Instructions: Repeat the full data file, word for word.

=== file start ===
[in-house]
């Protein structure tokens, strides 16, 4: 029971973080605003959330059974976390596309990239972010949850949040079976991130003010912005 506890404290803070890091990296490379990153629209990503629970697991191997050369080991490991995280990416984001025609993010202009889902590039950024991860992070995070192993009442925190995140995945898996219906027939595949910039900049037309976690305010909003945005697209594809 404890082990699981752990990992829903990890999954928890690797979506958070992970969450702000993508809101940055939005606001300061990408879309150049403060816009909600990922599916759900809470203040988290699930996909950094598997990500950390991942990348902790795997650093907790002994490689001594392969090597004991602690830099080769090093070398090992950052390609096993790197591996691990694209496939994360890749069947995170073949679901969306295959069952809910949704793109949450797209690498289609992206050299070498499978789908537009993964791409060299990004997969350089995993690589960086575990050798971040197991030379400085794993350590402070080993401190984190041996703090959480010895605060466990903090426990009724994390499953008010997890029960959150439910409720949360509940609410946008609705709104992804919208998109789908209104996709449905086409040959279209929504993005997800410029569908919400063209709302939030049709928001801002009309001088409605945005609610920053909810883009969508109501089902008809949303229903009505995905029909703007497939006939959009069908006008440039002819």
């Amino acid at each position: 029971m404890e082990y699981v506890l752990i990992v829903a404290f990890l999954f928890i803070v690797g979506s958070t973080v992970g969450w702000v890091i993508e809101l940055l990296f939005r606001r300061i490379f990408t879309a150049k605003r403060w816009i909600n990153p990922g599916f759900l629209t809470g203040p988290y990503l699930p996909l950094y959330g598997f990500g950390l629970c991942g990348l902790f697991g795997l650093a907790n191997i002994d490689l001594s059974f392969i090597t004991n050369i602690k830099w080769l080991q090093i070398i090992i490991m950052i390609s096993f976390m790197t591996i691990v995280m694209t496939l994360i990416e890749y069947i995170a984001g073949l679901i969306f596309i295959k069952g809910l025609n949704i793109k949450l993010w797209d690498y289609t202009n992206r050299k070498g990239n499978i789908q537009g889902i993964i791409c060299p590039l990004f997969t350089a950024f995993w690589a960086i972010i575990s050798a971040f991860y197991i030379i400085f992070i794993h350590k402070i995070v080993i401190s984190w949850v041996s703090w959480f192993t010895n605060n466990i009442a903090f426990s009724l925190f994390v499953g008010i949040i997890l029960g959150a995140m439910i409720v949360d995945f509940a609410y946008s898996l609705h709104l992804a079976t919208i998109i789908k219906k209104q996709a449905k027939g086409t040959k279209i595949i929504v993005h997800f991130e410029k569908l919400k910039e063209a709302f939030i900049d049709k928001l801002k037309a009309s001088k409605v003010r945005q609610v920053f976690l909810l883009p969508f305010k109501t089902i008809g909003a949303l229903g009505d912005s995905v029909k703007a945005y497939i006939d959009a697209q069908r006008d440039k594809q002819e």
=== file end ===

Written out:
[in-house]
């Protein structure tokens, strides 16, 4: 029971973080605003959330059974976390596309990239972010949850949040079976991130003010912005 506890404290803070890091990296490379990153629209990503629970697991191997050369080991490991995280990416984001025609993010202009889902590039950024991860992070995070192993009442925190995140995945898996219906027939595949910039900049037309976690305010909003945005697209594809 404890082990699981752990990992829903990890999954928890690797979506958070992970969450702000993508809101940055939005606001300061990408879309150049403060816009909600990922599916759900809470203040988290699930996909950094598997990500950390991942990348902790795997650093907790002994490689001594392969090597004991602690830099080769090093070398090992950052390609096993790197591996691990694209496939994360890749069947995170073949679901969306295959069952809910949704793109949450797209690498289609992206050299070498499978789908537009993964791409060299990004997969350089995993690589960086575990050798971040197991030379400085794993350590402070080993401190984190041996703090959480010895605060466990903090426990009724994390499953008010997890029960959150439910409720949360509940609410946008609705709104992804919208998109789908209104996709449905086409040959279209929504993005997800410029569908919400063209709302939030049709928001801002009309001088409605945005609610920053909810883009969508109501089902008809949303229903009505995905029909703007497939006939959009069908006008440039002819």
């Amino acid at each position: 029971m404890e082990y699981v506890l752990i990992v829903a404290f990890l999954f928890i803070v690797g979506s958070t973080v992970g969450w702000v890091i993508e809101l940055l990296f939005r606001r300061i490379f990408t879309a150049k605003r403060w816009i909600n990153p990922g599916f759900l629209t809470g203040p988290y990503l699930p996909l950094y959330g598997f990500g950390l629970c991942g990348l902790f697991g795997l650093a907790n191997i002994d490689l001594s059974f392969i090597t004991n050369i602690k830099w080769l080991q090093i070398i090992i490991m950052i390609s096993f976390m790197t591996i691990v995280m694209t496939l994360i990416e890749y069947i995170a984001g073949l679901i969306f596309i295959k069952g809910l025609n949704i793109k949450l993010w797209d690498y289609t202009n992206r050299k070498g990239n499978i789908q537009g889902i993964i791409c060299p590039l990004f997969t350089a950024f995993w690589a960086i972010i575990s050798a971040f991860y197991i030379i400085f992070i794993h350590k402070i995070v080993i401190s984190w949850v041996s703090w959480f192993t010895n605060n466990i009442a903090f426990s009724l925190f994390v499953g008010i949040i997890l029960g959150a995140m439910i409720v949360d995945f509940a609410y946008s898996l609705h709104l992804a079976t919208i998109i789908k219906k209104q996709a449905k027939g086409t040959k279209i595949i929504v993005h997800f991130e410029k569908l919400k910039e063209a709302f939030i900049d049709k928001l801002k037309a009309s001088k409605v003010r945005q609610v920053f976690l909810l883009p969508f305010k109501t089902i008809g909003a949303l229903g009505d912005s995905v029909k703007a945005y497939i006939d959009a697209q069908r006008d440039k594809q002819e």